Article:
Lisa Zapalac is one of the co-owners of Long-View Micro School, an innovative new school in Austin that has a strong STEM focus. Lisa’s background in schools is extensive, as she has served as a principal, curriculum director, and teacher, working in both private and public schools, from preschool to high school. She is a dedicated proponent of early computer science and coding instruction and sees the results daily at Long-View.
We teach all children to write, but we don’t expect them all to necessarily become writers. In a world in which computing is ubiquitous and drives innovation in nearly every industry, it is important that we teach our children from an early age how to harness what is called “computational thinking.” Computer science is the broad area in which much of this would be taught to children, and computer science is now foundational to a strong education, right alongside reading, mathematics, science, and writing.
All kids will not end up as computer scientists, though we want many more to make that choice, as 71% of all new jobs in STEM are in computing and only 8% of STEM graduates are in computer science. However, most of our children will eventually find their jobs or their passions crossing over with computing. Whether they someday own a small business and recognize an app would accelerate revenue or they become a biologist who sees that the application of statistics, mathematics, and computer science holds the key to relations among several biological systems, computer science is key to being broadly educated and ensuring choice in future career pathways. This is sometimes referred to as the “double-deep” mandate, as the workforce will increasingly require sets of skills within technology and a secondary area, such as business, medicine, or sales.
Computer science is not just about sitting at a computer and coding. One might think of the relationship between arithmetic and mathematics (there is so much more to mathematics than only arithmetic!) when understanding coding and computer science. When taught properly, computer science will challenge students and teach them to approach problems in new and rigorous ways. It will stretch their logical thinking skills, and help them develop mindsets such as being curious and flexible. The core concepts and big ideas of computer science are broadly transferable, as CS is a discipline just like history, physics, or mathematics. It has a body of knowledge, and the thinking skills of the discipline will last students a lifetime. And there is ample evidence that the discipline of computer science is accessible to children in elementary school and onward.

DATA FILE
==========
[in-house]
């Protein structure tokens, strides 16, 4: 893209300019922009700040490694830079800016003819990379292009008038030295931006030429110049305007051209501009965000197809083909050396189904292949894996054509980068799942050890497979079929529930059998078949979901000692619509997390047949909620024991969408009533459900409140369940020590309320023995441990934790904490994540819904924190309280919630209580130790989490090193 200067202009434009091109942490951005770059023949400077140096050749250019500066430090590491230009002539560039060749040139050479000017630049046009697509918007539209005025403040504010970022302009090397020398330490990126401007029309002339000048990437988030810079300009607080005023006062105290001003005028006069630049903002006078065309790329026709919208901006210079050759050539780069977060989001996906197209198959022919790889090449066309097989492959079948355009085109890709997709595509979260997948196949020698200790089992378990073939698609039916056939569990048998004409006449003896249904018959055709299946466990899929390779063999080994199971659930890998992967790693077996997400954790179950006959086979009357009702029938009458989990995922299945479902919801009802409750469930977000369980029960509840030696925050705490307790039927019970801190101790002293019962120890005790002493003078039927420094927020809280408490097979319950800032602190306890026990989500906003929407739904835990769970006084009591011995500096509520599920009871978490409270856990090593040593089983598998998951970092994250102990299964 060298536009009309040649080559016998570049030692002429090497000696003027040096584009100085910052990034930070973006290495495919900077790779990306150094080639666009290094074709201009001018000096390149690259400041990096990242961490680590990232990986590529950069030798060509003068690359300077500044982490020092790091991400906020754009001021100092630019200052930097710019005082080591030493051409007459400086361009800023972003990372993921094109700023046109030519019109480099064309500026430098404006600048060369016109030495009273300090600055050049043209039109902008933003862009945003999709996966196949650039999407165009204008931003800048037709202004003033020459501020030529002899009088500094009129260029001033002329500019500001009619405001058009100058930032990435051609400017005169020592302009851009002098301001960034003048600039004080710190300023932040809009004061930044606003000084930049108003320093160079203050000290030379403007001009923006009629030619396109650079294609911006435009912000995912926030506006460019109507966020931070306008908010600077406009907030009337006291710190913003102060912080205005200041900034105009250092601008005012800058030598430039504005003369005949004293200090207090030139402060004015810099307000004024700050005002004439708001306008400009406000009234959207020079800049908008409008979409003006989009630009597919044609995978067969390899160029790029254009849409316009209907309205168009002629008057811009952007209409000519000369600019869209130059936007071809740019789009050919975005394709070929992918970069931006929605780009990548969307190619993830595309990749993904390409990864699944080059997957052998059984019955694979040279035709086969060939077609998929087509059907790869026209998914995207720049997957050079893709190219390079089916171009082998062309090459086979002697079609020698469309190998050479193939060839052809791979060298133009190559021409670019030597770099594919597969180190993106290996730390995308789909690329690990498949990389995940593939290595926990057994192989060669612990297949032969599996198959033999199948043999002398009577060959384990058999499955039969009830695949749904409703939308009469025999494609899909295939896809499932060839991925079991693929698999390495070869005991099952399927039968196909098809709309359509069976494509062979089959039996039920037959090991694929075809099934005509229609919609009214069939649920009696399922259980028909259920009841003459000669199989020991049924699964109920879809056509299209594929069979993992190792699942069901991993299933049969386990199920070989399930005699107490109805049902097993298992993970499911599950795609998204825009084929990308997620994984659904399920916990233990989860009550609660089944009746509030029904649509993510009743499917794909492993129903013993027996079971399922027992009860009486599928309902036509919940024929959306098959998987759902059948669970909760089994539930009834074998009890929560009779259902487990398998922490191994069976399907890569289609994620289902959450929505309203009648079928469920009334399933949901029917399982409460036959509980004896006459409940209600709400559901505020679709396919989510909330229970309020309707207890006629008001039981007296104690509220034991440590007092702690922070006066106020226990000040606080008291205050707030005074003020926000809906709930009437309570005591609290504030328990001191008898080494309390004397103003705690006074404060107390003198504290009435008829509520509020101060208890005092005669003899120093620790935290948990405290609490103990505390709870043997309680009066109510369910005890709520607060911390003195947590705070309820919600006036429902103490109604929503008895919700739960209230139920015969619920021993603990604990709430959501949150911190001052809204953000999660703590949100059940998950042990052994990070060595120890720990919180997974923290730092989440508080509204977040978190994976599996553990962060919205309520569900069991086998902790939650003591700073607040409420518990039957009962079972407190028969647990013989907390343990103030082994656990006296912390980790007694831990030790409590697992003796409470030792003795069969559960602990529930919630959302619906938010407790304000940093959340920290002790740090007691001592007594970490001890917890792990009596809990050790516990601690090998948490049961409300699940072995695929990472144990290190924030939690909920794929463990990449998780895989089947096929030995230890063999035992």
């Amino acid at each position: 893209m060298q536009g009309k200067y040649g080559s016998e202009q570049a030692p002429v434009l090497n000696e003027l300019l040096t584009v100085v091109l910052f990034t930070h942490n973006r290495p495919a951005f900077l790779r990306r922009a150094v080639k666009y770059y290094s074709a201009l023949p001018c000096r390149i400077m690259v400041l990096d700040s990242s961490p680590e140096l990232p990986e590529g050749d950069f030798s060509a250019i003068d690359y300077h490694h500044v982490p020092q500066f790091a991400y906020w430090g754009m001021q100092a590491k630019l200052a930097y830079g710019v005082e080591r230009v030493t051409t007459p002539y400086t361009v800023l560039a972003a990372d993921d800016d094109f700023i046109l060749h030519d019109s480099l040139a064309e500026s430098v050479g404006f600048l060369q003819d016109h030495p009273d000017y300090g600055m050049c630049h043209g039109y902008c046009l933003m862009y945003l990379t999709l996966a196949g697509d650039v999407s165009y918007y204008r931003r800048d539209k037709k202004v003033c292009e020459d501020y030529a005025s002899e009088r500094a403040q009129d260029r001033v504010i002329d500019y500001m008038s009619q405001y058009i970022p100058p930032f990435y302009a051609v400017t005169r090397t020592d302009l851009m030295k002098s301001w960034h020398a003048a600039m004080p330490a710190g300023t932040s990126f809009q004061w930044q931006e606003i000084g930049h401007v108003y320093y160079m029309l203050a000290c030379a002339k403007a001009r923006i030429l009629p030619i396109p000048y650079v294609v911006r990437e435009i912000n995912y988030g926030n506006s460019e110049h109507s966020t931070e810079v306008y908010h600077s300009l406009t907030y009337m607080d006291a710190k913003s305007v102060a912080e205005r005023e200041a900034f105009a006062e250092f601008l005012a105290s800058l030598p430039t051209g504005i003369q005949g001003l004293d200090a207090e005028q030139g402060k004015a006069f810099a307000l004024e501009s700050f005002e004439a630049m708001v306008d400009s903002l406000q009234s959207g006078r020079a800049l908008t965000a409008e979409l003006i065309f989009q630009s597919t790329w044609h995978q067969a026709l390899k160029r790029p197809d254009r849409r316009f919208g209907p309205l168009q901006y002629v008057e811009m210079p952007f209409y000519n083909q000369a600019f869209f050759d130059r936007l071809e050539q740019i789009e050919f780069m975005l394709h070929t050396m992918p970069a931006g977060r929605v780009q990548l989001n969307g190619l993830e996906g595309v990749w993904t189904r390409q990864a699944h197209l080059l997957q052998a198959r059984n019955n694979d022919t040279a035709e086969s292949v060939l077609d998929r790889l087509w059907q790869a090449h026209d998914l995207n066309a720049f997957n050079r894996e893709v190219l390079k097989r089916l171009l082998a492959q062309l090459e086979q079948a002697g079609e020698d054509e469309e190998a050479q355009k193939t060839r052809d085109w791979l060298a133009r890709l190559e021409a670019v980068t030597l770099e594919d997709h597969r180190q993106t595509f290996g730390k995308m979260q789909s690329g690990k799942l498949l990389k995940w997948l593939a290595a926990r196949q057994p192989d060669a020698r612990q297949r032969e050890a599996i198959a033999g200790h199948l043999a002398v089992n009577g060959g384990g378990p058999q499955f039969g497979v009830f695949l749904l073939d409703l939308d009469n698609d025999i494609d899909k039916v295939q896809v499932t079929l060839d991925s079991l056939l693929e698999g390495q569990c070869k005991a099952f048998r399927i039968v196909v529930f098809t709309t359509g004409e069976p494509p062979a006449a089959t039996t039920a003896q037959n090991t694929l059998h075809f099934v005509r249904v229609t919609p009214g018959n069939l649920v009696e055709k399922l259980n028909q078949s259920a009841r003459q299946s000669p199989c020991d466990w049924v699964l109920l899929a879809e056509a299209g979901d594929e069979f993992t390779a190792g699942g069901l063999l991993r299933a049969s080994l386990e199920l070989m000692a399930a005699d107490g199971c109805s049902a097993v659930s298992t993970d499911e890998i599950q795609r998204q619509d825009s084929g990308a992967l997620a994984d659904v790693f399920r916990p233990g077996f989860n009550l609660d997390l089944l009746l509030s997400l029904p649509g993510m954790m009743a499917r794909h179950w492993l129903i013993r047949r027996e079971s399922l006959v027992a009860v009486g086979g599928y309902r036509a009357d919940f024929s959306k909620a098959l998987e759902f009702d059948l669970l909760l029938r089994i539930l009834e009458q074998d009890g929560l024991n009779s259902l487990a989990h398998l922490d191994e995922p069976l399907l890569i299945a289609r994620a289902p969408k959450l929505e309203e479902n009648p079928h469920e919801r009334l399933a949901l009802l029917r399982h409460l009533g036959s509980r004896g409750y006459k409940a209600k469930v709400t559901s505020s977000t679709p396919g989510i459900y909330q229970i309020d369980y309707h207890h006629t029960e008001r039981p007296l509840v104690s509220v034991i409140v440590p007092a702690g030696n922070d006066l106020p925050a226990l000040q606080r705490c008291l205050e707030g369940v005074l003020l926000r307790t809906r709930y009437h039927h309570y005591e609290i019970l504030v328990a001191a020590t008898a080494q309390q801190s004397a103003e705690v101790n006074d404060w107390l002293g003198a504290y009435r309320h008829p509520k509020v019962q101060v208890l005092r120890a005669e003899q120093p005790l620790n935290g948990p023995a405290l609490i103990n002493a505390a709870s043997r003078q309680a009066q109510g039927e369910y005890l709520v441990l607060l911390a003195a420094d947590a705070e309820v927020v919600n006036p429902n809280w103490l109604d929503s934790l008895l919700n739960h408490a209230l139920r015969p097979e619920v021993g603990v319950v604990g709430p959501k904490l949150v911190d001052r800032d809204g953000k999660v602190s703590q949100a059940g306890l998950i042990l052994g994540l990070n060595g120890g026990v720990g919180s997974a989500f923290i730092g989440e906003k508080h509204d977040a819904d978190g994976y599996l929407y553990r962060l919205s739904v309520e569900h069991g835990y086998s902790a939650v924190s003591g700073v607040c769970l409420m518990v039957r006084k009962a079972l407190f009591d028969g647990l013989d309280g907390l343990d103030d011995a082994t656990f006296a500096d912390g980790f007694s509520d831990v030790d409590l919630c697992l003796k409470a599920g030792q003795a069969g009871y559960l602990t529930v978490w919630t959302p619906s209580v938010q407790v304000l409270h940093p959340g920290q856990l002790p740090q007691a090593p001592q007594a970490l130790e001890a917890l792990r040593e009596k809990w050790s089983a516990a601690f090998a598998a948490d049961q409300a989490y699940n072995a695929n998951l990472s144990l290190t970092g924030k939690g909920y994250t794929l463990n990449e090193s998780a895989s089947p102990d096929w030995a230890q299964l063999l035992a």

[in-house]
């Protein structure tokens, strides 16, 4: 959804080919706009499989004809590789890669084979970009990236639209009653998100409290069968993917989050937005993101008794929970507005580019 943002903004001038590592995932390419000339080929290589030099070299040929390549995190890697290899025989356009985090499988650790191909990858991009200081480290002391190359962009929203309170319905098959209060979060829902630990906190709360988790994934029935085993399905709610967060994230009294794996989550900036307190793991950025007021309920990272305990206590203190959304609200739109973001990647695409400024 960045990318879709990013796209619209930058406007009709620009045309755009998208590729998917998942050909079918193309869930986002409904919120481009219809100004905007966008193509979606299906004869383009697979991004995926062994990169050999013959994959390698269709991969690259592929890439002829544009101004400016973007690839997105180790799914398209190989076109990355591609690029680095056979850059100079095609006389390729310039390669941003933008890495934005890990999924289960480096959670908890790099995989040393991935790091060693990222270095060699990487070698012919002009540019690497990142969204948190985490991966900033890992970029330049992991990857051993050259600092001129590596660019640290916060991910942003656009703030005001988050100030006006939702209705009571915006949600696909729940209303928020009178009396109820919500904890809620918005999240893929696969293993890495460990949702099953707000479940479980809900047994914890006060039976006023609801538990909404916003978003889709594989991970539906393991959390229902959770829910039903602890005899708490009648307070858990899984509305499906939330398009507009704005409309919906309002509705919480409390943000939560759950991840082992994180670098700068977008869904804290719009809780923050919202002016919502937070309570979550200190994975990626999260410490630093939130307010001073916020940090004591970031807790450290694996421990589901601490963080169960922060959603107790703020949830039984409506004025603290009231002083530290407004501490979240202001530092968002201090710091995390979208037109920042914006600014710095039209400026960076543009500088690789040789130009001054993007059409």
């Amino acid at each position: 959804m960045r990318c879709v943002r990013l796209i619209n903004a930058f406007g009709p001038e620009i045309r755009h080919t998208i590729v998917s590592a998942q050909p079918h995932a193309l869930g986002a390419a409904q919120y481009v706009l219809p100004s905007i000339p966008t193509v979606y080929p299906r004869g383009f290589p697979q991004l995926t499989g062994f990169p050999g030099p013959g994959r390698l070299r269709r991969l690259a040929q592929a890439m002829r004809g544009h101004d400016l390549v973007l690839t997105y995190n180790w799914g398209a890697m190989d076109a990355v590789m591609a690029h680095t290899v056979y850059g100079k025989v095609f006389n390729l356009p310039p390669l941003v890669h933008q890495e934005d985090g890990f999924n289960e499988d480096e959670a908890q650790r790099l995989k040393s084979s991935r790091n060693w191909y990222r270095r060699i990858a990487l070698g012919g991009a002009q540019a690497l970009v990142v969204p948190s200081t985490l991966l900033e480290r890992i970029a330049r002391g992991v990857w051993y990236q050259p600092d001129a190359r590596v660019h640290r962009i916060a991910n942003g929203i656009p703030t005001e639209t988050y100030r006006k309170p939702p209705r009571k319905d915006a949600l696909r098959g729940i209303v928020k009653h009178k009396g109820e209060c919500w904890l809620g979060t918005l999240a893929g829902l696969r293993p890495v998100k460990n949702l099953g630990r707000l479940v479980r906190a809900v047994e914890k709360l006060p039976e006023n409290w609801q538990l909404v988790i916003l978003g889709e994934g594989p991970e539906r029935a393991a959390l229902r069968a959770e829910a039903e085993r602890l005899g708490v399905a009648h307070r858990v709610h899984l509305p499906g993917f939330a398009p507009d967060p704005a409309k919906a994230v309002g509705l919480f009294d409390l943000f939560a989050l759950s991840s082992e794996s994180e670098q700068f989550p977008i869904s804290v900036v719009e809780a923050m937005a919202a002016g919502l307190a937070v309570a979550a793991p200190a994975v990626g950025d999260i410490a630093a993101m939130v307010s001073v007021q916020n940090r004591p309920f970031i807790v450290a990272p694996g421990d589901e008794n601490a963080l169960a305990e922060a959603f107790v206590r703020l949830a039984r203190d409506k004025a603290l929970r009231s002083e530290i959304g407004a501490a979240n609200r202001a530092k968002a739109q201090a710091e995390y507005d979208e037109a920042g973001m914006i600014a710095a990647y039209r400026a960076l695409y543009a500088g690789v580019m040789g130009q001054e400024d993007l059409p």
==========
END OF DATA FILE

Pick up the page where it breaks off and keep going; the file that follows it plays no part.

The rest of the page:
What does it look like for young children to engage in a computer science class? Yesterday I watched a third grader, with a little bit of extra time on her hands, decide to challenge herself to code something she’d learned in math that day. She set forth to figure out how she’d write a program that allowed the user to consider two sets of numbers and then find the intersection of the two sets.
The third grader’s first thought was, “I don’t really know how to do that. The only thing I know for sure is that I can start with a print statement.” Using her knowledge of Python, she coded a few lines that would print onto the screen both sets of numbers, with six elements in each set. She then iterated her code by adding a line asking the user to consider both sets and then enter the value that represented the intersection of the two sets. After a peer tried out the fledgling program, the hard-working young computer scientist realized she had a problem to solve. What if the user inputted the wrong answer? How could she add to her program so the computer would respond by telling the user the answer was incorrect, and then allow for a new answer to be inputted?
The logical thinking and problem solving terrain that this young eight-year-old traversed, while also having to leverage her beginning knowledge of Python, is nothing short of remarkable. First and foremost, she was a curious learner who sought intellectual challenge. She found a starting point and had the stamina to continue breaking apart her problem. She was able to simultaneously think about the user’s experiences, the set theory she learned about in mathematics, and the coding language to which she’d been newly introduced. What a thinker!
As Jeannette Wing, Professor of Computer Science at Carnegie Mellon and VP of Microsoft Research, wrote in her seminal article in 2006, computational thinking “represents a universally applicable attitude and skill.” Her vision helped inspire innovation across the world, with England, as an example, leading as the first country to mandate computer programming instruction in primary and secondary schools. President Obama signed the U.S. education law called “Every Student Succeeds” and with it recognized computer science as a “critical academic field.” Our children live in a digital world, and we need to prepare them for the digital world by ensuring a baseline understanding. Computer science should be part of every child’s education experience.